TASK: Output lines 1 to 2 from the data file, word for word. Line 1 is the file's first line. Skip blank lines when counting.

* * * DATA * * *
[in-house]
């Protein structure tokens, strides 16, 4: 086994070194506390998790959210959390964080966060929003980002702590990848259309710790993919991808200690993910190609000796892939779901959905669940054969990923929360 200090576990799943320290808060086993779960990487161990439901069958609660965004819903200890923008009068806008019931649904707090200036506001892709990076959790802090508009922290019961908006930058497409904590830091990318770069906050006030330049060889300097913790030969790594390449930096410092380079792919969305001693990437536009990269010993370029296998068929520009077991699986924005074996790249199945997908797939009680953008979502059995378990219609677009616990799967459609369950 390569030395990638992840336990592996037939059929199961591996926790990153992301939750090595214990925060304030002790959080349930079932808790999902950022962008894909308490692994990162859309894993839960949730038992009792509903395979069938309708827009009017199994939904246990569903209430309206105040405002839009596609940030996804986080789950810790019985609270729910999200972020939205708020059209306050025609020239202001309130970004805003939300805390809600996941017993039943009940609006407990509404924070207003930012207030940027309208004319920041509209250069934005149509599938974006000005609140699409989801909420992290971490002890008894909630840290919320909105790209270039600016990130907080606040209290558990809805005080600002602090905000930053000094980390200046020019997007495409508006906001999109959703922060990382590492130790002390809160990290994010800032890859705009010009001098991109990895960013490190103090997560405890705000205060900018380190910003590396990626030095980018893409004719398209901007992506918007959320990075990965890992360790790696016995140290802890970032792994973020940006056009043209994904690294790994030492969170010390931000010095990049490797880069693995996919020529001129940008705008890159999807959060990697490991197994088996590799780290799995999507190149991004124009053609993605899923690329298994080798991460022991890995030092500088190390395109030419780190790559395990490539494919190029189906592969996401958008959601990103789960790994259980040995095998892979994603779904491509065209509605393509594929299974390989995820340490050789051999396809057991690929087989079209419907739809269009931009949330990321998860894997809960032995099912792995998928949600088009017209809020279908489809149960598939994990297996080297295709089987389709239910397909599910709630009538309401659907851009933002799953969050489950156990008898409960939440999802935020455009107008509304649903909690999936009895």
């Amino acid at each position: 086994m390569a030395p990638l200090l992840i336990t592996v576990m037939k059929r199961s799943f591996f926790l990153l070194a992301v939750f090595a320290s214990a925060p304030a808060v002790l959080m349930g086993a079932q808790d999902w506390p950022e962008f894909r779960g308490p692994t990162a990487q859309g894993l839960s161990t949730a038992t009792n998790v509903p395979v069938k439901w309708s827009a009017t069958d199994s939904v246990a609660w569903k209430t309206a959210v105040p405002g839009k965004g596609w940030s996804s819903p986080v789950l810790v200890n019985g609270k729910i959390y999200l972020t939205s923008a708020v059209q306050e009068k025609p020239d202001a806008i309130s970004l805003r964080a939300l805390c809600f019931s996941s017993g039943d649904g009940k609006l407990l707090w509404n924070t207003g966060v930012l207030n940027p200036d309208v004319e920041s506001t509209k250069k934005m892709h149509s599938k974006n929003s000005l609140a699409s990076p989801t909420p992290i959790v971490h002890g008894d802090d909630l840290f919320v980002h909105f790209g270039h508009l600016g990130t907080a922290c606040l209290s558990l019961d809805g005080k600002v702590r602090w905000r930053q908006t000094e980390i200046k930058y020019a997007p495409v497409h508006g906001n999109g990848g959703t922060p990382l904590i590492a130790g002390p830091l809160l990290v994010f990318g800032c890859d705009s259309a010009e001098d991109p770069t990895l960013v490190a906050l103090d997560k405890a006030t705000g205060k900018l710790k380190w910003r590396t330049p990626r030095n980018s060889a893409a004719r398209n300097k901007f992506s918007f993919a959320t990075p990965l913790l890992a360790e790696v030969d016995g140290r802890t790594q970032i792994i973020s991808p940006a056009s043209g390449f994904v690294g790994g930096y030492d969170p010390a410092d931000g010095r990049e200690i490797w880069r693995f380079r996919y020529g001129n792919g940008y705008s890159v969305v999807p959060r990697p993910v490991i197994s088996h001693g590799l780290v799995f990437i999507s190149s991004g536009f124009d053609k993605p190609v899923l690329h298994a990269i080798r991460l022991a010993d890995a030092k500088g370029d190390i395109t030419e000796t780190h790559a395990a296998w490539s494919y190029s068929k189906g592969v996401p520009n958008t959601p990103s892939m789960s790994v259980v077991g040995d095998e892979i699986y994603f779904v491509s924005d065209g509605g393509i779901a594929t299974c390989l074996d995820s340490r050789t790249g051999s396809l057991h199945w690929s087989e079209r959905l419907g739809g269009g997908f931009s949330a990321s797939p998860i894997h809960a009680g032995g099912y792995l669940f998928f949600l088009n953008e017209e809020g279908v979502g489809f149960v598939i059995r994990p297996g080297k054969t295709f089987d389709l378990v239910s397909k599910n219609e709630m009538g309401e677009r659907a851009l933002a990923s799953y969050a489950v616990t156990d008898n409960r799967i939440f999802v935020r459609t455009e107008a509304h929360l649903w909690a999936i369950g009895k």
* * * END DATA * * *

[in-house]
């Protein structure tokens, strides 16, 4: 086994070194506390998790959210959390964080966060929003980002702590990848259309710790993919991808200690993910190609000796892939779901959905669940054969990923929360 200090576990799943320290808060086993779960990487161990439901069958609660965004819903200890923008009068806008019931649904707090200036506001892709990076959790802090508009922290019961908006930058497409904590830091990318770069906050006030330049060889300097913790030969790594390449930096410092380079792919969305001693990437536009990269010993370029296998068929520009077991699986924005074996790249199945997908797939009680953008979502059995378990219609677009616990799967459609369950 390569030395990638992840336990592996037939059929199961591996926790990153992301939750090595214990925060304030002790959080349930079932808790999902950022962008894909308490692994990162859309894993839960949730038992009792509903395979069938309708827009009017199994939904246990569903209430309206105040405002839009596609940030996804986080789950810790019985609270729910999200972020939205708020059209306050025609020239202001309130970004805003939300805390809600996941017993039943009940609006407990509404924070207003930012207030940027309208004319920041509209250069934005149509599938974006000005609140699409989801909420992290971490002890008894909630840290919320909105790209270039600016990130907080606040209290558990809805005080600002602090905000930053000094980390200046020019997007495409508006906001999109959703922060990382590492130790002390809160990290994010800032890859705009010009001098991109990895960013490190103090997560405890705000205060900018380190910003590396990626030095980018893409004719398209901007992506918007959320990075990965890992360790790696016995140290802890970032792994973020940006056009043209994904690294790994030492969170010390931000010095990049490797880069693995996919020529001129940008705008890159999807959060990697490991197994088996590799780290799995999507190149991004124009053609993605899923690329298994080798991460022991890995030092500088190390395109030419780190790559395990490539494919190029189906592969996401958008959601990103789960790994259980040995095998892979994603779904491509065209509605393509594929299974390989995820340490050789051999396809057991690929087989079209419907739809269009931009949330990321998860894997809960032995099912792995998928949600088009017209809020279908489809149960598939994990297996080297295709089987389709239910397909599910709630009538309401659907851009933002799953969050489950156990008898409960939440999802935020455009107008509304649903909690999936009895």